The EU milk quota system has come to an end after more than 30 years of efforts to prevent overproduction.
The system, set up in 1984, is ending so EU dairy businesses can compete with international rivals in supplying fast-growing markets in Asia and Africa.
The Irish Republic, the Netherlands and Germany are all expected to increase production sharply.
The European Commission believes the changes will not bring back butter mountains and milk lakes and says China and other international markets are hungry for European farmers’ produce.
EU Commissioner for Agriculture and Rural Development Phil Hogan said the ending of quotas was both a challenge and an opportunity for the EU.
“It is a challenge because an entire generation of dairy farmers will have to live under completely new circumstances and volatility will surely accompany them along the road,” he said.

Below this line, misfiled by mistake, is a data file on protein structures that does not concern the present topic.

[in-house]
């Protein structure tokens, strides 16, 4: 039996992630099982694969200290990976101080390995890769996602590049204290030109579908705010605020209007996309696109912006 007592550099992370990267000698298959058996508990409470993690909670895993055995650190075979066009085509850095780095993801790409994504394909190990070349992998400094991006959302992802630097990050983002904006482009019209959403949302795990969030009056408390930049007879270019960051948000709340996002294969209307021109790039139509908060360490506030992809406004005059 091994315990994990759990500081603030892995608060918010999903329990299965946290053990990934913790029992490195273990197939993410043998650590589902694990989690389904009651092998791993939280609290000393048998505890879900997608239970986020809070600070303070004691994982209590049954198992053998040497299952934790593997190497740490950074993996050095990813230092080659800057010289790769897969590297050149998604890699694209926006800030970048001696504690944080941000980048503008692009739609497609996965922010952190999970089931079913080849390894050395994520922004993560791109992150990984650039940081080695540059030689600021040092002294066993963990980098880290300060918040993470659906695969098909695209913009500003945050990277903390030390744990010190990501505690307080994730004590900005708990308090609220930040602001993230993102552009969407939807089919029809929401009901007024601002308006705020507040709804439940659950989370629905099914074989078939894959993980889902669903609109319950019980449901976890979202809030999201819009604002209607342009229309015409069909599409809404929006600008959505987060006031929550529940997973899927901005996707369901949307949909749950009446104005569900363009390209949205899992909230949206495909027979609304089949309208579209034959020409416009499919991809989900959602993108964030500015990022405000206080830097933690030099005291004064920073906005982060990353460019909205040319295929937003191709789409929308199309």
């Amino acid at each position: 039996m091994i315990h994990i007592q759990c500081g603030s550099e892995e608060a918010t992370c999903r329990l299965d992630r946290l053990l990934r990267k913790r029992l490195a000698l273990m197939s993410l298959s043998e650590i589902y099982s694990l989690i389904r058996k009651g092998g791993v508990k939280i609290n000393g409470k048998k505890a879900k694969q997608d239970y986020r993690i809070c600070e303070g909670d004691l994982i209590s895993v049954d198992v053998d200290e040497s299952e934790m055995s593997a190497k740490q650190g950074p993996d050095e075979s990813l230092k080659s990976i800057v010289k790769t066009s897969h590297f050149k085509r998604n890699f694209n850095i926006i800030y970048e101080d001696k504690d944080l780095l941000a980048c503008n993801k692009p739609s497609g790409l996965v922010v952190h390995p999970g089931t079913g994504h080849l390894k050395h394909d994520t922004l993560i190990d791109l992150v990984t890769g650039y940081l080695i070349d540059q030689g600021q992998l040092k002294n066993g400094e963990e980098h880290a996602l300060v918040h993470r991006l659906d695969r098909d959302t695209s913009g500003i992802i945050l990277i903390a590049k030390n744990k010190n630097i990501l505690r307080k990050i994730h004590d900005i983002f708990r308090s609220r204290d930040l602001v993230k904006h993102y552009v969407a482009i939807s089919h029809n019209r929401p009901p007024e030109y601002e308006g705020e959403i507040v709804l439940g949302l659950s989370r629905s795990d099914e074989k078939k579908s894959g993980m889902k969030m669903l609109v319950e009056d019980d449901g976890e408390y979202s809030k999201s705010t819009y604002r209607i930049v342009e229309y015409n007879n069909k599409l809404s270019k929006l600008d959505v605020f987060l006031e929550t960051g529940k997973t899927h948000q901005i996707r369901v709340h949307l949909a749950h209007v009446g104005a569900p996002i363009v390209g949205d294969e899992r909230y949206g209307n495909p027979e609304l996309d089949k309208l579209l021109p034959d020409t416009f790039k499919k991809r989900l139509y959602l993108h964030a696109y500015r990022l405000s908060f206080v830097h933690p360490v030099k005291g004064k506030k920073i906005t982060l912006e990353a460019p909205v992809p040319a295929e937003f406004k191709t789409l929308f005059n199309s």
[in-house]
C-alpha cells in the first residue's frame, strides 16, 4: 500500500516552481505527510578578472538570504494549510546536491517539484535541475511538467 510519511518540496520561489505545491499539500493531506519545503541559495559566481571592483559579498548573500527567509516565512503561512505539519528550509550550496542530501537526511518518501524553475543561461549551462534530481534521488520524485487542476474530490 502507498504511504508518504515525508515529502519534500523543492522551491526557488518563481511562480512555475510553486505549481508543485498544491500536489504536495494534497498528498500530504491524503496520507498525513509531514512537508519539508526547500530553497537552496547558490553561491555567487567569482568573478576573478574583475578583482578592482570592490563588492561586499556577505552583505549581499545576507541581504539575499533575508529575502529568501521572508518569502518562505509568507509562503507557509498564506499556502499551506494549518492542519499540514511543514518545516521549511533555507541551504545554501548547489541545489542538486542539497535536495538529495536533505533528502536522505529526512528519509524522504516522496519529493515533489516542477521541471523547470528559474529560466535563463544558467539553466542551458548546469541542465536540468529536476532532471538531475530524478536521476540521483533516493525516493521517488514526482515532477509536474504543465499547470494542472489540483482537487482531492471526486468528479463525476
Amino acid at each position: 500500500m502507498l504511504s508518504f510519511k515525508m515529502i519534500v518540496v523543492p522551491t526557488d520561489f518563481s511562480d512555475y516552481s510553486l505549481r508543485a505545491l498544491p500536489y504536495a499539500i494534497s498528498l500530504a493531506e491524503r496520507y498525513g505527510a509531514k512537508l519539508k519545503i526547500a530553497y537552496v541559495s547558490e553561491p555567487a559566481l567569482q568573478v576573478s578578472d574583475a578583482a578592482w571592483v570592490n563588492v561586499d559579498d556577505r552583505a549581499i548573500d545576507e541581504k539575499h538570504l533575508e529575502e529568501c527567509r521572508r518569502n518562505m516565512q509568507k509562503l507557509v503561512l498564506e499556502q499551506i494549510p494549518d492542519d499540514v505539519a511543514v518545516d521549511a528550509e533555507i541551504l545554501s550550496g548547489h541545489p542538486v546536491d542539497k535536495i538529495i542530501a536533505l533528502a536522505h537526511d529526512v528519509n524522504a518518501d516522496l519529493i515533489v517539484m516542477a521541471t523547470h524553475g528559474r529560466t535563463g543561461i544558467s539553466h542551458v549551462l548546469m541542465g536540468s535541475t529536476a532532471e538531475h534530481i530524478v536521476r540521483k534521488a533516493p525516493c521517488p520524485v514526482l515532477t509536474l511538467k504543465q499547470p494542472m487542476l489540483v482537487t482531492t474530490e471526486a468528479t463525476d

“But it certainly is an opportunity in terms of growth and jobs.”
The EU milk quota system was set up after subsidized European milk production persistently outstripped consumer demand.
This led to the so-called milk lakes and butter mountains. From 1984, member states were fined heavily if they produced too much milk.
Quotas have been raised steadily in the past seven years in preparation for being lifted altogether.
The abolition of the system affects farmers in all 28 EU member states.
Belgian and other EU dairy farmers staged a protest in Brussels on March 31, fearing the lifting of quotas will drive small farms out of business.
They have argued the lifting of quotas helps only big food companies and the largest milk producers, whose efficiency allows them to operate with slim margins.
German dairy industry association president Karl-Heinz Engel said he was happy quotas were being scrapped.
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